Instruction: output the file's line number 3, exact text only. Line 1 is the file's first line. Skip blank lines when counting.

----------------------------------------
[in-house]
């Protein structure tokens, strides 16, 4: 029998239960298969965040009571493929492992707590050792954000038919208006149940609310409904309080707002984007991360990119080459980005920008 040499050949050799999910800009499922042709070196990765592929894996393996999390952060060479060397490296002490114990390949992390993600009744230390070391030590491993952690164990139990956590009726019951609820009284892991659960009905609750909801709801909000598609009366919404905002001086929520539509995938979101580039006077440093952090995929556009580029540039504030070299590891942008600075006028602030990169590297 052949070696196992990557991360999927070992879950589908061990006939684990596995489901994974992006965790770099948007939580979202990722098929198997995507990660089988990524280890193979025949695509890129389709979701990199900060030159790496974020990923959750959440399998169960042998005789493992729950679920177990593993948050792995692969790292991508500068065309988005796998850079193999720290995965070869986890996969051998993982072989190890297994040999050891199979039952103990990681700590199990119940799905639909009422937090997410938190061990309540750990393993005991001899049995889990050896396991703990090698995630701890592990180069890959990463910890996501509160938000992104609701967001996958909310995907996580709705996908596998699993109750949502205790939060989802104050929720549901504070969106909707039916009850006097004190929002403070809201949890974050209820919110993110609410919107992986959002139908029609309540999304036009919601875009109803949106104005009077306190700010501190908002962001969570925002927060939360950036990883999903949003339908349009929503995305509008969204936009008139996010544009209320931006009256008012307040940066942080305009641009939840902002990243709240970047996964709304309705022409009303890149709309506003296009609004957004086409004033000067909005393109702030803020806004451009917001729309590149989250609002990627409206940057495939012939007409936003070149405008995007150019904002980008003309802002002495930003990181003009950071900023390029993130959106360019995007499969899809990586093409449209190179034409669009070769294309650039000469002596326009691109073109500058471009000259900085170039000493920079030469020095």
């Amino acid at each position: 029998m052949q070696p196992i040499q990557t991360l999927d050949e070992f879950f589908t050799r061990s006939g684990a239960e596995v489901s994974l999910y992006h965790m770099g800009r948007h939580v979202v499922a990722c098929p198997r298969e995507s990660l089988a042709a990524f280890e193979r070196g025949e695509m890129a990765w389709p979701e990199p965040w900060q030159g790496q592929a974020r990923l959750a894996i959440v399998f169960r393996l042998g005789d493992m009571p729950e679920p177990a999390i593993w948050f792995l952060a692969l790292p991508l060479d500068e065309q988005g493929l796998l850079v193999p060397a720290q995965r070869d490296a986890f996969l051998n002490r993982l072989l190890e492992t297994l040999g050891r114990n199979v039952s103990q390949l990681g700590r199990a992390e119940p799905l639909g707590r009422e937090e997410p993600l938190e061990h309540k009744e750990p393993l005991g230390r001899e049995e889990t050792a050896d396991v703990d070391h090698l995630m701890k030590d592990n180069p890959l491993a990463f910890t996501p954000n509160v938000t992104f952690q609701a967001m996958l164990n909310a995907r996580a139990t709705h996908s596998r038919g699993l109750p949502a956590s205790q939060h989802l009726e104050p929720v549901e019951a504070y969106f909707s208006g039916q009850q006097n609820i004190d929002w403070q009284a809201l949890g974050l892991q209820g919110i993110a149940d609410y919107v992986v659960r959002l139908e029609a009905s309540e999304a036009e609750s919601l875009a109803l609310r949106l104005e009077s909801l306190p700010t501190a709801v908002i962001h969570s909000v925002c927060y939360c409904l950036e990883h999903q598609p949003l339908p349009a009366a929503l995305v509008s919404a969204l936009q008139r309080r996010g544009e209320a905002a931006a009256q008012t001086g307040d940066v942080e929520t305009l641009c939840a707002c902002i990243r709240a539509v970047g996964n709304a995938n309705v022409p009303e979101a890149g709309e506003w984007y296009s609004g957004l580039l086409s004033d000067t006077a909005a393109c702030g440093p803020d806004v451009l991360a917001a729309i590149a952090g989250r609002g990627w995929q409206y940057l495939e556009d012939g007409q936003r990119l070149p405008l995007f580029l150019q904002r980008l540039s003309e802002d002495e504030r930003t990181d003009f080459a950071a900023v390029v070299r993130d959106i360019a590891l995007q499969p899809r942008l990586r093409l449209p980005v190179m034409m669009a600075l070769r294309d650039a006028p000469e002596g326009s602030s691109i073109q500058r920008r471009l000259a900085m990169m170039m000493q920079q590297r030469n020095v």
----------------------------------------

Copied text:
């Amino acid at each position: 029998m052949q070696p196992i040499q990557t991360l999927d050949e070992f879950f589908t050799r061990s006939g684990a239960e596995v489901s994974l999910y992006h965790m770099g800009r948007h939580v979202v499922a990722c098929p198997r298969e995507s990660l089988a042709a990524f280890e193979r070196g025949e695509m890129a990765w389709p979701e990199p965040w900060q030159g790496q592929a974020r990923l959750a894996i959440v399998f169960r393996l042998g005789d493992m009571p729950e679920p177990a999390i593993w948050f792995l952060a692969l790292p991508l060479d500068e065309q988005g493929l796998l850079v193999p060397a720290q995965r070869d490296a986890f996969l051998n002490r993982l072989l190890e492992t297994l040999g050891r114990n199979v039952s103990q390949l990681g700590r199990a992390e119940p799905l639909g707590r009422e937090e997410p993600l938190e061990h309540k009744e750990p393993l005991g230390r001899e049995e889990t050792a050896d396991v703990d070391h090698l995630m701890k030590d592990n180069p890959l491993a990463f910890t996501p954000n509160v938000t992104f952690q609701a967001m996958l164990n909310a995907r996580a139990t709705h996908s596998r038919g699993l109750p949502a956590s205790q939060h989802l009726e104050p929720v549901e019951a504070y969106f909707s208006g039916q009850q006097n609820i004190d929002w403070q009284a809201l949890g974050l892991q209820g919110i993110a149940d609410y919107v992986v659960r959002l139908e029609a009905s309540e999304a036009e609750s919601l875009a109803l609310r949106l104005e009077s909801l306190p700010t501190a709801v908002i962001h969570s909000v925002c927060y939360c409904l950036e990883h999903q598609p949003l339908p349009a009366a929503l995305v509008s919404a969204l936009q008139r309080r996010g544009e209320a905002a931006a009256q008012t001086g307040d940066v942080e929520t305009l641009c939840a707002c902002i990243r709240a539509v970047g996964n709304a995938n309705v022409p009303e979101a890149g709309e506003w984007y296009s609004g957004l580039l086409s004033d000067t006077a909005a393109c702030g440093p803020d806004v451009l991360a917001a729309i590149a952090g989250r609002g990627w995929q409206y940057l495939e556009d012939g007409q936003r990119l070149p405008l995007f580029l150019q904002r980008l540039s003309e802002d002495e504030r930003t990181d003009f080459a950071a900023v390029v070299r993130d959106i360019a590891l995007q499969p899809r942008l990586r093409l449209p980005v190179m034409m669009a600075l070769r294309d650039a006028p000469e002596g326009s602030s691109i073109q500058r920008r471009l000259a900085m990169m170039m000493q920079q590297r030469n020095v």